The universal business requirement to work smarter, more productively, and securely has meant the knowledge workers' greatest ally in getting work done is emerging as a combined relationship between new knowledge worker approaches to curation, aided by Artificial Intelligence (AI).
In doing so, this collaborative partnership has shifted the naive conversation from 'Robots taking over the world and ending gainful employment' to starting to demonstrate a return on investment and an apparent competitive edge in delivering actual business outcomes.
The knowledge worker is still in control; AI is an accelerant and helping hand, not an outright replacement. Did lawyers lose their jobs when Word Perfect came along? Or did accountants get less work to complete per day when Excel became their tool of choice? For better, not worse, shift happens.
Our Making Knowledge WorkTM report defines five aspects of knowledge work, and it is clear where AI can play a leading role in ensuring these factors are delivered upon with the utmost diligence:
- What information is relevant to a situation?
- How should relevant information be applied?
- What could the unintended consequences be?
- What risks are involved?
- Who are the other key stakeholders?
Organizations are capturing knowledge, but they are not putting it to work consistently. Consequently, they are missing out on the competitive edge that knowledge could provide in collaboration with intelligent search driven by AI.
Moreover, AI is keeping the knowledge of the highly-skilled worker and converting it into institutional knowledge, building corporate muscle memory, giving life to what would otherwise have become lost knowledge. To understand this shift and maturity of AI applications in knowledge work, we can break it down into four core elements of benefit.
Quite simply, AI does the heavy-lifting, seamlessly and rapidly undertaking the drudge work, in turn unlocking more tantalizing and stimulating work. Doing this gets the highly skilled knowledge worker delivering business outcomes against the extracted knowledge, not preparing that knowledge itself. Acting upon the knowledge commands higher fees.
Most professional service organizations have an imperative to be more efficient. So the ability for machines to allow certain parts of the work to be done more efficiently, whether that's something really 'boring' by automating a document, or it's going to reduce the human time spent pulling data into a spreadsheet to analyze data.
If AI can achieve these tasks more efficiently, that makes things either more profitable or offers new fee structures or cheaper work or helps firms stave off competitors. It also goes a long way in retaining employees by removing the drudge work and enabling more projects of interest.
AI can provide more insights into how your business works and what your business is doing. Uncovering and organizing data affords a structured approach to data-driven decision-making so that you can drive more work in your existing work base.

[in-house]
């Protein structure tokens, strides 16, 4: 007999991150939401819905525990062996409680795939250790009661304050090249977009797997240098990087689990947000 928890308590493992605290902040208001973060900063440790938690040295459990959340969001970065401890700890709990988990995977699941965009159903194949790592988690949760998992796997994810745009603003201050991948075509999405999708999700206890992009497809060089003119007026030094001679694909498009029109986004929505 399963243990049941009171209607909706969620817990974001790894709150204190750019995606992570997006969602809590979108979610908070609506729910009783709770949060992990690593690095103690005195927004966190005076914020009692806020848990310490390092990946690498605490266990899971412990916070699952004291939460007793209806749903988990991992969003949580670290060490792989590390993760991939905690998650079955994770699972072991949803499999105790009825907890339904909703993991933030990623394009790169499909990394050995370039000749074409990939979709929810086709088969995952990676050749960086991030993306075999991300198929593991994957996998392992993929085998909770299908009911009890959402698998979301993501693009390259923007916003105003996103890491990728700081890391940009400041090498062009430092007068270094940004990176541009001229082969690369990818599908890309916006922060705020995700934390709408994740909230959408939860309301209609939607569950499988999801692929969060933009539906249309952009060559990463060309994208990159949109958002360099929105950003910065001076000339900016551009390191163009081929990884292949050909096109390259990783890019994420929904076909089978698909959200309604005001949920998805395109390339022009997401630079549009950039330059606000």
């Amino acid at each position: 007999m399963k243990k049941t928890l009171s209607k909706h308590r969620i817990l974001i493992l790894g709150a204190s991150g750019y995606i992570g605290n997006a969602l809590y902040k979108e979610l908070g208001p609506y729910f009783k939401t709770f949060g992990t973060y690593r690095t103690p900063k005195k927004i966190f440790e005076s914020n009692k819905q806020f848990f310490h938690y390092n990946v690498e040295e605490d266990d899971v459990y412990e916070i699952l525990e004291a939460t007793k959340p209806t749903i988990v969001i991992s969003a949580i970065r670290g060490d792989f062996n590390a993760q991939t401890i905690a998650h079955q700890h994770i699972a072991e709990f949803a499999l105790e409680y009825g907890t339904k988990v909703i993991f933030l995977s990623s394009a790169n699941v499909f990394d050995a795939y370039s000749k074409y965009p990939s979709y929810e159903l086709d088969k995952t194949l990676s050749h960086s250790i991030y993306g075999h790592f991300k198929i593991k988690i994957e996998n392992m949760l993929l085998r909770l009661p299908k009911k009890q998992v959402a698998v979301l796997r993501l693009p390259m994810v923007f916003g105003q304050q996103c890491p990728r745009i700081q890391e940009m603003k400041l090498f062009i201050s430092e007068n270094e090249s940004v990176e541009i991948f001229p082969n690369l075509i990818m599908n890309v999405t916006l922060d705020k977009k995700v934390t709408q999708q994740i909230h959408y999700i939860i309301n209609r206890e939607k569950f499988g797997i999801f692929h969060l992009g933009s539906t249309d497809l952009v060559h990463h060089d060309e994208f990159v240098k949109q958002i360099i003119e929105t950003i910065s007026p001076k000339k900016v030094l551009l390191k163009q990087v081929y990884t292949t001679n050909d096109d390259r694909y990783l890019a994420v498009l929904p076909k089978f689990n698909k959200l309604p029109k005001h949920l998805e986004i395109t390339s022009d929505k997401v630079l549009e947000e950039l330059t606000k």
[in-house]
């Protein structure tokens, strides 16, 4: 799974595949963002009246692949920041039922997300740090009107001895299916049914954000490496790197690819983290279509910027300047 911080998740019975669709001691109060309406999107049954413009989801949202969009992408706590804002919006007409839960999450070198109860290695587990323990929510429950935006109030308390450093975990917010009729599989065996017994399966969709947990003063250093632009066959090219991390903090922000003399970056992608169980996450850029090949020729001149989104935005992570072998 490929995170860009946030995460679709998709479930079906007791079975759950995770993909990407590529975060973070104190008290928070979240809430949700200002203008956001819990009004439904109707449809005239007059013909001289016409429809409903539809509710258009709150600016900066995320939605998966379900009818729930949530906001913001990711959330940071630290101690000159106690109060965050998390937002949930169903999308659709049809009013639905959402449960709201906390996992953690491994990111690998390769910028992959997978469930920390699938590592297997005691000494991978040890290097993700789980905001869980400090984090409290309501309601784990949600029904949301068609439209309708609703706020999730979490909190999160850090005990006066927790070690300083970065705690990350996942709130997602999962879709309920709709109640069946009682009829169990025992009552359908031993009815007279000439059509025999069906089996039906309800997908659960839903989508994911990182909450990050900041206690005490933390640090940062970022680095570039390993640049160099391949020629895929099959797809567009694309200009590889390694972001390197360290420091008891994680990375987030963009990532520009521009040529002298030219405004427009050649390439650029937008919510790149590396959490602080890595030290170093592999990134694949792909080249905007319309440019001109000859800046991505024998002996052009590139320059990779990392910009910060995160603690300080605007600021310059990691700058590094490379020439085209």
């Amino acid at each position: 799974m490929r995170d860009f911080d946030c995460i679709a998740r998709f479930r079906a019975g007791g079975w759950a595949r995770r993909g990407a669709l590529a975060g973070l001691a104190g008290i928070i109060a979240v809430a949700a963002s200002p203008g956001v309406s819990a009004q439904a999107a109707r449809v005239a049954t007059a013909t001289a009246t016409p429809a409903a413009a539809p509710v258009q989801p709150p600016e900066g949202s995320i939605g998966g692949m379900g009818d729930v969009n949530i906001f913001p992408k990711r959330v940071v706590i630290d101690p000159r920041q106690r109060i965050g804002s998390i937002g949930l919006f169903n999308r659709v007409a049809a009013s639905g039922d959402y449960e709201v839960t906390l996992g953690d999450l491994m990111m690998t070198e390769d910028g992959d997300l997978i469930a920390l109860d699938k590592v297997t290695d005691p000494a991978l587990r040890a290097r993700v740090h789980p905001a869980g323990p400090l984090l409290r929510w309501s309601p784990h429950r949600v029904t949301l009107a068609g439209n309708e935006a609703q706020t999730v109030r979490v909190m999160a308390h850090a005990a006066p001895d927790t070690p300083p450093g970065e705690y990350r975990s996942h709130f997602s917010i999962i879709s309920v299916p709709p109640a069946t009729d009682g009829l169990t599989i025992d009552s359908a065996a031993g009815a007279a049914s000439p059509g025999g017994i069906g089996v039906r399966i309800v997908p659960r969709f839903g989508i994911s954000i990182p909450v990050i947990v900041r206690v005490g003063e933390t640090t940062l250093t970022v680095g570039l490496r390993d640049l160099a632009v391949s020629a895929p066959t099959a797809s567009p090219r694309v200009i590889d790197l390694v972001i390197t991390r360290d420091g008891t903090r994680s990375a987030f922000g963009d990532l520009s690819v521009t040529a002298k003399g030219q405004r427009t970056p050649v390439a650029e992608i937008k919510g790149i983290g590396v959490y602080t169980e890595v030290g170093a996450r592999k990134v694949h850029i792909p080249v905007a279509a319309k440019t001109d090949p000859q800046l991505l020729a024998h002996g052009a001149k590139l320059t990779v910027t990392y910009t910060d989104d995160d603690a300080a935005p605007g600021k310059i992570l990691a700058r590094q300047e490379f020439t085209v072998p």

By way of example, a machine derived outcome tells you X number of people similar to you have delivered upon similar matters in your firm. That's a business development opportunity for you to go to another X number of clients you would never go to before offering that sweet-spot work again.
In collaboration with your knowledge, AI helps you gain clarity and enables better decision-making, driving your business in the direction it needs to achieve optimal success, growth itself, or more of the same type of work that plays to your strengths.
In our Making Knowledge Work study, fewer than 40% of respondents said their department uses Document Automation Technologies when working with extremely or very important digital documents or files. If knowledge is being left behind at a departmental level, think of the missed opportunities at an institutional level.
In a world of ever-increasing volumes of data, AI is essential in keeping on top of the data which matters most to your organization. And the data that matters most might be institutionally nearer than you think, if not geographically.
Consider a multi-region business with collective knowledge in London, Sydney and New York. One office alone has excellent institutional knowledge, experience and the context of the two. That same named business located in Sydney or New York will also have their own and likely different approaches to organizing knowledge, applying knowledge, and billing for knowledge work. Within a centralized and digitized system, AI can rapidly identify patterns and opportunity that will unlock more business, at scale, across the global offering.
Those serendipitous watercooler corridor conversation moments are on hold with remote working methods. Irrespective of a devastating global pandemic, they never happened in multi-region businesses between one office and another. Let AI activate your knowledge and give structure and scale to serendipity.
As part of there being, metaphorically speaking, "more data on the table", there is inherently more risk.
In professional services organizations with diverse skillsets, offerings and ways of working, disparate and vast datasets will inevitably be in play.
Ensuring your data is structured and open to the possibilities of AI organizing knowledge into more meaningful and manageable datasets, it can crunch through contracts and spot risks that need the attention and resolution skills of the knowledge worker. In turn, identifying what might have been a ticking-time-bomb but also more new work for your business.
Organizations that run on knowledge need to activate it and act upon it any time or place where work is happening. To stay ahead, a collaborative approach between knowledge workers and technological systems such as AI is business-critical in unlocking a better way of making knowledge work smarter, more productive and securely.